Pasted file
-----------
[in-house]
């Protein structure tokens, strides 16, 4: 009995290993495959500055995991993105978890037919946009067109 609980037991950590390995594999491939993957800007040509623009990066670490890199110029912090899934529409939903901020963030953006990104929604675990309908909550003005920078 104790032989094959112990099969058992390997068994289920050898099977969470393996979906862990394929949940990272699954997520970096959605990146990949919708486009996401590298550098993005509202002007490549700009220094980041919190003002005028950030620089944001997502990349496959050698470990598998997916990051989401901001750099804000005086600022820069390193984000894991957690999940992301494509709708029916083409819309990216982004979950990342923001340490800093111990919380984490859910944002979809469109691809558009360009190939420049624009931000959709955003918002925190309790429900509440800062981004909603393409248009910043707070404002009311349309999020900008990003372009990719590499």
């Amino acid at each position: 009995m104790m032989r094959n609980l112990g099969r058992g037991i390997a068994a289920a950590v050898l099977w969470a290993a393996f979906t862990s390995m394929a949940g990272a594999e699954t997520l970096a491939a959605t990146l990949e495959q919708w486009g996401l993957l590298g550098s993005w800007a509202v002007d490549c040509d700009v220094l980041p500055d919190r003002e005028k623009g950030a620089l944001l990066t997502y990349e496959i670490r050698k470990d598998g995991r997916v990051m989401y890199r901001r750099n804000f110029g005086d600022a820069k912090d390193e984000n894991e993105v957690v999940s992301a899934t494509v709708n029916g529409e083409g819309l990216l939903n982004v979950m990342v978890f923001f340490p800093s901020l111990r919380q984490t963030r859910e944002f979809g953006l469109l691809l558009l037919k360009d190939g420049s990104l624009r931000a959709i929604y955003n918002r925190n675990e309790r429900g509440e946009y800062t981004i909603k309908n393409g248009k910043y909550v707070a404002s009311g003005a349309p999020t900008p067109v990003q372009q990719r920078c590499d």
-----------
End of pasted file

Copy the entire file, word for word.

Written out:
[in-house]
């Protein structure tokens, strides 16, 4: 009995290993495959500055995991993105978890037919946009067109 609980037991950590390995594999491939993957800007040509623009990066670490890199110029912090899934529409939903901020963030953006990104929604675990309908909550003005920078 104790032989094959112990099969058992390997068994289920050898099977969470393996979906862990394929949940990272699954997520970096959605990146990949919708486009996401590298550098993005509202002007490549700009220094980041919190003002005028950030620089944001997502990349496959050698470990598998997916990051989401901001750099804000005086600022820069390193984000894991957690999940992301494509709708029916083409819309990216982004979950990342923001340490800093111990919380984490859910944002979809469109691809558009360009190939420049624009931000959709955003918002925190309790429900509440800062981004909603393409248009910043707070404002009311349309999020900008990003372009990719590499």
């Amino acid at each position: 009995m104790m032989r094959n609980l112990g099969r058992g037991i390997a068994a289920a950590v050898l099977w969470a290993a393996f979906t862990s390995m394929a949940g990272a594999e699954t997520l970096a491939a959605t990146l990949e495959q919708w486009g996401l993957l590298g550098s993005w800007a509202v002007d490549c040509d700009v220094l980041p500055d919190r003002e005028k623009g950030a620089l944001l990066t997502y990349e496959i670490r050698k470990d598998g995991r997916v990051m989401y890199r901001r750099n804000f110029g005086d600022a820069k912090d390193e984000n894991e993105v957690v999940s992301a899934t494509v709708n029916g529409e083409g819309l990216l939903n982004v979950m990342v978890f923001f340490p800093s901020l111990r919380q984490t963030r859910e944002f979809g953006l469109l691809l558009l037919k360009d190939g420049s990104l624009r931000a959709i929604y955003n918002r925190n675990e309790r429900g509440e946009y800062t981004i909603k309908n393409g248009k910043y909550v707070a404002s009311g003005a349309p999020t900008p067109v990003q372009q990719r920078c590499d």